Debunking Diamond Myths

In-depth
15/12/2017 11:26

Rapaport’s Sarah Jordan lists five common misconceptions about the diamond industry and lets industry experts explain the difference between myth and reality.

Myth: Customers are significantly at risk of buying a conflict diamond
Reality: The Kimberley Process alongside a multitude of legislation and self-regulation are a guarantee that 99.8% of diamonds are conflict-free.

Myth: The diamond industry is a monopoly
Reality: Although one company, De Beers, dominated mining and marketing of diamonds for several decades, since the 1990’s a new wave of discoveries opened up the mining market, with a multitude of new players emerging, including smaller mining companies.

Myth: Diamond mining takes from the environment and gives nothing back
Reality: Unlike other minerals, diamond mining involves no chemicals, and because ore bodies are located vertically in the earth, impact of mining is significantly lower. In most diamond producing countries, mining companies don’t receive a license if they can’t guarantee sustainable operations before, during and after mining an area. 

Myth: Diamond mining communities are mistreated and at-risk
Reality: Most diamonds (80+%) are mined through large scale, high-tech mining operations, moving millions of tons of rocks through large plants, predominantly in remote regions. Mining operations provide an economic boost for local communities, and strengthen communities through beneficiation – making sure mining revenues flow back to the countries where diamonds are mined – and investments in for example local educational and medical facilities.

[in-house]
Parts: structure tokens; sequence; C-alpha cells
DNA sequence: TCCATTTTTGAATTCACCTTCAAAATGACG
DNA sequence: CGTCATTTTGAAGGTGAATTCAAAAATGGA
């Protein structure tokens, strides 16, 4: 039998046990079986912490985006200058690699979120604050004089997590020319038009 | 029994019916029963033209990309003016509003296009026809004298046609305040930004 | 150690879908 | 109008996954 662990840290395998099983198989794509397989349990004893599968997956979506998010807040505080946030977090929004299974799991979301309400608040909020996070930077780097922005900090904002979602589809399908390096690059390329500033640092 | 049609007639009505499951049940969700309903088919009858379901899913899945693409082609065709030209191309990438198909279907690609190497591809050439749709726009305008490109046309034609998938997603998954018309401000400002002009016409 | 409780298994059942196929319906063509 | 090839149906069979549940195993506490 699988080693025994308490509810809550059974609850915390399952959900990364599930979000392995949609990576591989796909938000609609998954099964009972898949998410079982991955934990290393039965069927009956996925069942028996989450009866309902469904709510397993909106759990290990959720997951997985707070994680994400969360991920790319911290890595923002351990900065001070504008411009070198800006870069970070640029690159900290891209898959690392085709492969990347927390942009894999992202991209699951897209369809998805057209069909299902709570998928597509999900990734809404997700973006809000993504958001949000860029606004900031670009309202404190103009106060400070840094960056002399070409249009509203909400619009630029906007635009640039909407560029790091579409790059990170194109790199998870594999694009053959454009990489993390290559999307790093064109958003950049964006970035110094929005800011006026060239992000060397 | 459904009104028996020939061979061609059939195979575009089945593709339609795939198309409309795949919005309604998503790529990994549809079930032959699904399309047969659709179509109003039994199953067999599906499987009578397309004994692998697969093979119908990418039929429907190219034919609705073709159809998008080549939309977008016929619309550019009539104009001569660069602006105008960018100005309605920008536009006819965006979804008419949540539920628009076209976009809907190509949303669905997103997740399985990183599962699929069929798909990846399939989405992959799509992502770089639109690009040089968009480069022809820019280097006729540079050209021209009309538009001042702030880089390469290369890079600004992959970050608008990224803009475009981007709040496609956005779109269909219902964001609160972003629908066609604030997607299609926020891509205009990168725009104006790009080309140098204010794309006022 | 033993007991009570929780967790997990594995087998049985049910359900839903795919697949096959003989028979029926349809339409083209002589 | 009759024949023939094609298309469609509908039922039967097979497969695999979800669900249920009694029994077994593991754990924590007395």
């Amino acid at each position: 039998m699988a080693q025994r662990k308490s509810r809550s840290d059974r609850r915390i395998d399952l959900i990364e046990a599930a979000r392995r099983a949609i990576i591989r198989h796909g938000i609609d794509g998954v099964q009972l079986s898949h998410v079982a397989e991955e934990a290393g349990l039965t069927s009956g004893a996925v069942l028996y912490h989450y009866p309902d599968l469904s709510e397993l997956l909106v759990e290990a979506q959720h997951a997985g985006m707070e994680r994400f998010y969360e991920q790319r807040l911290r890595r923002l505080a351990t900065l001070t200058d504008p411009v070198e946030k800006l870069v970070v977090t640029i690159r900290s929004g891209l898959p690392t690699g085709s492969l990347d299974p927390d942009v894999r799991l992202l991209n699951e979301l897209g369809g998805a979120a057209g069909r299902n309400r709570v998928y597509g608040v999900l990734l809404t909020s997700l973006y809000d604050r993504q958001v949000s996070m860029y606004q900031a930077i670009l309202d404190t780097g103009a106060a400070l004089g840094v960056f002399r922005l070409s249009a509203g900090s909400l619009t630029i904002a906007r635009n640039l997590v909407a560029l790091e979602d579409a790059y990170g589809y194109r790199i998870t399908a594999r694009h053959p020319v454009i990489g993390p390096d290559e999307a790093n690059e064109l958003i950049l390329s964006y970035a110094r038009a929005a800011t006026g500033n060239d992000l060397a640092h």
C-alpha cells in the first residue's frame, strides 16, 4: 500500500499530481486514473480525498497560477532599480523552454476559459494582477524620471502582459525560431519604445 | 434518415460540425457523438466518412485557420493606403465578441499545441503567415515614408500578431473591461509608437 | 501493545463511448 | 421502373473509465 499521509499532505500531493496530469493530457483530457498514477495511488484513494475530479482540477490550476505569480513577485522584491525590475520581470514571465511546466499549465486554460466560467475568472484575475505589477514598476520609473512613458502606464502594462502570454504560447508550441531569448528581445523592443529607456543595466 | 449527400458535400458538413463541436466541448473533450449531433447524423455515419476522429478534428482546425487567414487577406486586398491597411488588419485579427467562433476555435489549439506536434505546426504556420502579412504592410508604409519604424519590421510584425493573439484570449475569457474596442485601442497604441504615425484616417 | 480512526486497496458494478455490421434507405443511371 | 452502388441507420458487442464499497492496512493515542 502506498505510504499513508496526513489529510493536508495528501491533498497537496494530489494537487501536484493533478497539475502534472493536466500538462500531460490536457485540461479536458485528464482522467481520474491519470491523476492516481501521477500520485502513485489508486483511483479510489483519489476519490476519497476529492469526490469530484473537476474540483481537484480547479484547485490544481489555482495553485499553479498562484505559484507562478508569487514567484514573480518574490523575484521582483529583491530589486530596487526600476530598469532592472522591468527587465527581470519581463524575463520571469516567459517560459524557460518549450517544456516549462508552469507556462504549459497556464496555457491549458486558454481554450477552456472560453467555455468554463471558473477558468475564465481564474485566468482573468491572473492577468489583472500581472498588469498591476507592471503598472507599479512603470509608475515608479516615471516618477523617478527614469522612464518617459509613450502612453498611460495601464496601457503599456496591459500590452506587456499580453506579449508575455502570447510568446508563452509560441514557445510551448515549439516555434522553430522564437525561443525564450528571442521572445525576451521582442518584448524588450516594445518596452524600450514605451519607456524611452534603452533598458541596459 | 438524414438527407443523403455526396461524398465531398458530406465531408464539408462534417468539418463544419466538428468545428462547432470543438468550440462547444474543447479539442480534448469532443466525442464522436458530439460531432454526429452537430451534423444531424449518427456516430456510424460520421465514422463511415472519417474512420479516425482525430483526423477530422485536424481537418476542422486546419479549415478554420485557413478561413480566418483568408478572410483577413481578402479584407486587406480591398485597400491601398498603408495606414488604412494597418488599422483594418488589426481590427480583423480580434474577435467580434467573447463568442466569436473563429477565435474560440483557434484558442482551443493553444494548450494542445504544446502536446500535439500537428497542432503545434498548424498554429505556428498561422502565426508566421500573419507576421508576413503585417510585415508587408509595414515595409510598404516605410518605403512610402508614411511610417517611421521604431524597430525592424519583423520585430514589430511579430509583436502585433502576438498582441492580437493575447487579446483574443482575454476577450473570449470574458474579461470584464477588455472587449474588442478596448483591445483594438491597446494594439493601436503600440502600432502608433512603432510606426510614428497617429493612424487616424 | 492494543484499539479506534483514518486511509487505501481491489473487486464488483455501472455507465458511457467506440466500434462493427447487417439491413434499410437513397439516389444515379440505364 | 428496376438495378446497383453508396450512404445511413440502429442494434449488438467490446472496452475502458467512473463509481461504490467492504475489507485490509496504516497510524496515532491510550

Myth: The whole industry is secretive and closed to outsiders
Reality: The high value and complexity of diamonds as a product explain why diamond professionals are mostly discrete about their business, which is often perceived as suspicious. Following global trends, in recent years the diamond industry is focusing on implementing more transparency through various initiatives, such as financial reporting.